4. Fieldgate 100 yards after second conifer copse on right. Track has now disappeared so head 1 o'clock across grass field (do not follow fence on left) heading for fieldgate by corner of copse (large concrete trough at far side of gate). The compass bearing is 35 mag.

5. Track fades, stay by fence to your right, fieldgate, 25 yards, sheep hurdle in a second, parallel fence. Keep by fence to your right, grassy track appears but at end it is planted over with saplings, so leave field via handy sheep hurdle to their left.

6. Right to stone track, 100 yards, straight on (i.e. leave stone track on bend) to grassy track (National Trust sign and waymark).

7. Fork right 50 yards before wood to fieldgate and track between moor and wood. Check National Trust info plaque here for path options.

8. In dip with a few mature birch trees to right, grassy track on right, 25 yards, fork left to narrowing path through heather. Contour.

9. Down 20-foot bank to engineered path. Left.

10. At last two large Bridestones (a path joins from the left here, and woods start about 200 yards further on), turn right between these Bridestones and go downhill, it is quite steep and there was no visible path. Do not veer to the left as steep drop at bottom, angle to the right a little towards gully on opposite side of valley.

11. Valley bottom. Cross stream and left to path.

12. Snickelgate into field (NT info plaque) 100 yards, right to track, large stepping stones or ford. Front of farm.

13. Right to good track (bends left then up through woods) and stay on it to road (through one farmyard).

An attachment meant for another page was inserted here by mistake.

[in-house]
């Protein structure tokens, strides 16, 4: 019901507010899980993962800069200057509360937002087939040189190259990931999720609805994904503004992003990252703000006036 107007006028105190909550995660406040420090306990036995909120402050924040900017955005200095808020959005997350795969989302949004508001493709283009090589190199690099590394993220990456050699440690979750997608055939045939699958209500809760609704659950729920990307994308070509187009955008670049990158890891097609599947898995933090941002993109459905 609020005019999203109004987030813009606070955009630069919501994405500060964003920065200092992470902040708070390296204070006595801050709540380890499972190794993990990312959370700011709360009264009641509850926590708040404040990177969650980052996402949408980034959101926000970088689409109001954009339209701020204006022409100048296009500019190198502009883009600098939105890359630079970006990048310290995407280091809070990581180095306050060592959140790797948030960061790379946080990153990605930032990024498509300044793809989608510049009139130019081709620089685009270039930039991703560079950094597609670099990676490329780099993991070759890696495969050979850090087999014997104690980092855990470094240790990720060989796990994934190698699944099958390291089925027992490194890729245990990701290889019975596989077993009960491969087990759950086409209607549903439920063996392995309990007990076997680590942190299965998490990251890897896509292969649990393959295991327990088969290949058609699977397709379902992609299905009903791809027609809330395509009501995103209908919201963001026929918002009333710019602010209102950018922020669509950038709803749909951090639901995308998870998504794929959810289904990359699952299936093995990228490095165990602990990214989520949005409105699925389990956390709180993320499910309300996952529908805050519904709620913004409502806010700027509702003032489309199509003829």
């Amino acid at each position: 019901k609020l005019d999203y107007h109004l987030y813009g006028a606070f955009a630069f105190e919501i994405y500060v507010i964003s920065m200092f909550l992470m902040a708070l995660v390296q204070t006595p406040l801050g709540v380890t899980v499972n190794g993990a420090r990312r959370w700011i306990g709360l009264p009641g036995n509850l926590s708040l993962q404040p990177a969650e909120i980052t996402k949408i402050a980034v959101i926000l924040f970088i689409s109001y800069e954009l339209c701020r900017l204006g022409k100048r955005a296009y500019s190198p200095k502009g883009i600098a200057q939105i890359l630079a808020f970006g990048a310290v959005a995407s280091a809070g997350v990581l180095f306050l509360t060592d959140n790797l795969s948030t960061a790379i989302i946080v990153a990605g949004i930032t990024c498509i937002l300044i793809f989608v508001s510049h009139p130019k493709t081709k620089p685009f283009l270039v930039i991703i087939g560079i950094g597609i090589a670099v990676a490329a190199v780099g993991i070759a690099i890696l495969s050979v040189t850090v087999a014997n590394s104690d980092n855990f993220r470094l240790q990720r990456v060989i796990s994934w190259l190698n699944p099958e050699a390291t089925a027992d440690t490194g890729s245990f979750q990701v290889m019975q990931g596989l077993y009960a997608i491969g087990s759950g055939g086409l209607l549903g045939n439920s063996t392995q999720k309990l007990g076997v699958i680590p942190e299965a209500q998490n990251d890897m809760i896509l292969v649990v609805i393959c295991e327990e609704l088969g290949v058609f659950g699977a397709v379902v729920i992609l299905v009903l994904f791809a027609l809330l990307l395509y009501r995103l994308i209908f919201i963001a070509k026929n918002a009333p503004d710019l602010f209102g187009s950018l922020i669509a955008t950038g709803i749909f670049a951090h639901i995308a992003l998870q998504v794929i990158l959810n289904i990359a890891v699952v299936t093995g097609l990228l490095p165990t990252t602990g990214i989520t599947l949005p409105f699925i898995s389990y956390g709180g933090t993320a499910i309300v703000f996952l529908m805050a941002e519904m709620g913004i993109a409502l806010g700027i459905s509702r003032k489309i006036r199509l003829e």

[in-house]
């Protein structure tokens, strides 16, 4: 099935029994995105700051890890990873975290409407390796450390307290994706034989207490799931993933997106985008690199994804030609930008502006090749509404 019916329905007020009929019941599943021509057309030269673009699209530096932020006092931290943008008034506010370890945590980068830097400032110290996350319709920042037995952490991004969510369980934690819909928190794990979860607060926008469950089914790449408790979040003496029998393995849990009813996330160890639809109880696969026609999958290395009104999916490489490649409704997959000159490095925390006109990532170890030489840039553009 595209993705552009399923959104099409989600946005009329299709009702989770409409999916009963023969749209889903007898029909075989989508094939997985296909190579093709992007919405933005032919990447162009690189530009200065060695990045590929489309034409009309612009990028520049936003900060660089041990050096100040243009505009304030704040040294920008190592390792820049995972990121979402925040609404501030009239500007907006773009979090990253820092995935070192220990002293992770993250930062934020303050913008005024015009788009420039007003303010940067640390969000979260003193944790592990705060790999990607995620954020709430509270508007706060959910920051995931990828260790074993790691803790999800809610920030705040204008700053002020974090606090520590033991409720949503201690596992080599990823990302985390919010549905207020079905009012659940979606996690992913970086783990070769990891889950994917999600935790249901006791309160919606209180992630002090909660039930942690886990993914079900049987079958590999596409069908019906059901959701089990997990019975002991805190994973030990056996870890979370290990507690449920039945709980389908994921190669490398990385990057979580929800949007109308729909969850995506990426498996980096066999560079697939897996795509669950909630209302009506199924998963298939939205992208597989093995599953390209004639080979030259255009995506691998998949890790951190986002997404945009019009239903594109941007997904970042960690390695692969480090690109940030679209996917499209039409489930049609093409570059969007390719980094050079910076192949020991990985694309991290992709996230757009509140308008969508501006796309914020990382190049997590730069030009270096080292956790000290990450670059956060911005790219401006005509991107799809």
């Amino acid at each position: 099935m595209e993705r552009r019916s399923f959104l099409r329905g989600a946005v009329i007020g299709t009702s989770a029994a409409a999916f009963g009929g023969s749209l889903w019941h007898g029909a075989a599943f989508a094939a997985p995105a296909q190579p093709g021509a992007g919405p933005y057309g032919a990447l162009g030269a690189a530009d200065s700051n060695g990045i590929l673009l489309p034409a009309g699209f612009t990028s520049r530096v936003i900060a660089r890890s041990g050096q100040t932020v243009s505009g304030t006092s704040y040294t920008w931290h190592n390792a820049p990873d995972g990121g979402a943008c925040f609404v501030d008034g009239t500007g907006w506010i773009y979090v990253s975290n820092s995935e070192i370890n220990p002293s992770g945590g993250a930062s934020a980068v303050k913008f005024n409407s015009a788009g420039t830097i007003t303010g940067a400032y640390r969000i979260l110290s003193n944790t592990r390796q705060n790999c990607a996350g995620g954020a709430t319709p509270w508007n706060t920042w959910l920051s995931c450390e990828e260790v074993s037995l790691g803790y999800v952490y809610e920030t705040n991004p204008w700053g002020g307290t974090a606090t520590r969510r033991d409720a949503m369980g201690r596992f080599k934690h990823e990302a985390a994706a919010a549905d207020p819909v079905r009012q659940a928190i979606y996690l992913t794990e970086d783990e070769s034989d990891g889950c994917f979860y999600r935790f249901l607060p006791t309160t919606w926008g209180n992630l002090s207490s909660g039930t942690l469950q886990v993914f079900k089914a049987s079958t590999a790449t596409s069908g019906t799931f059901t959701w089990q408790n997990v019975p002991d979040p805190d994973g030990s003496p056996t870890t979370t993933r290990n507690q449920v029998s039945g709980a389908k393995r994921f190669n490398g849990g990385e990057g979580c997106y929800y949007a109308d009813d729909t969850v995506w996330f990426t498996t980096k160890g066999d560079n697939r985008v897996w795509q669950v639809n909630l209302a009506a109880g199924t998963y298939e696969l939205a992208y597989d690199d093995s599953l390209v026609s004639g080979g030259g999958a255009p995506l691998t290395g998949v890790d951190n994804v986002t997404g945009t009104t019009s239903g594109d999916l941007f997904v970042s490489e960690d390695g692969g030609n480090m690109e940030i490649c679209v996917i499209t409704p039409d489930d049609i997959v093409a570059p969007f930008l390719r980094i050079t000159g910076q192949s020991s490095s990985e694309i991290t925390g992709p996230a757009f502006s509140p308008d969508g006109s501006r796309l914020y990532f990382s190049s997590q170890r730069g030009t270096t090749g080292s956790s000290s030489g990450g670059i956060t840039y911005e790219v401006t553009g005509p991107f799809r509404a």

14. Right to road.

Fact file:

Distance: Six miles.

Time: Three to five hours.

General location: North York Moors eastern area.

Start: David Lane at GR 854 908.

Right of way: The complete route is along public rights of way and permissive paths.

Date walked: Friday, March 15, 2002.

Road route: From Pickering the A169 for five miles. David Lane is signed 'Cul-de-Sac only' and is 200 yards further along the A169 after the second road to Lockton (signed Lockton and Levisham only).

Car parking: Roadside on David Lane. Also marked on map the nearby lay-by on the A169.

Lavatories: None.

Refreshments: Inn at Saltersgate two miles north of start on A169.

Tourist & public transport information: Pickering TIC 01751 473791.

Map: Based on the new (with orange cover) OS Explorer OL27 North York Moors eastern area. Please note, some copses to east of route across Lockton Low Moor not as on OS map.

Terrain: Grass moorland, heather moorland and valley.

Points of interest: Bridestones, Newgate Road, National Trust Land, old quarries.

Difficulty: Moderate in clear weather.

Dogs: Suitable, but note lambing time, so leads are best because they reassure the sheep. The National Trust require leads on their permissive paths.

Weather forecast: Evening Press and recorded forecast 0891 500 418

Please observe the Country Code and park sensibly. While every effort is made to provide accurate information, walkers set out at their own risk.

Click here to view a map of the walk

Updated: 11:37 Saturday, March 23, 2002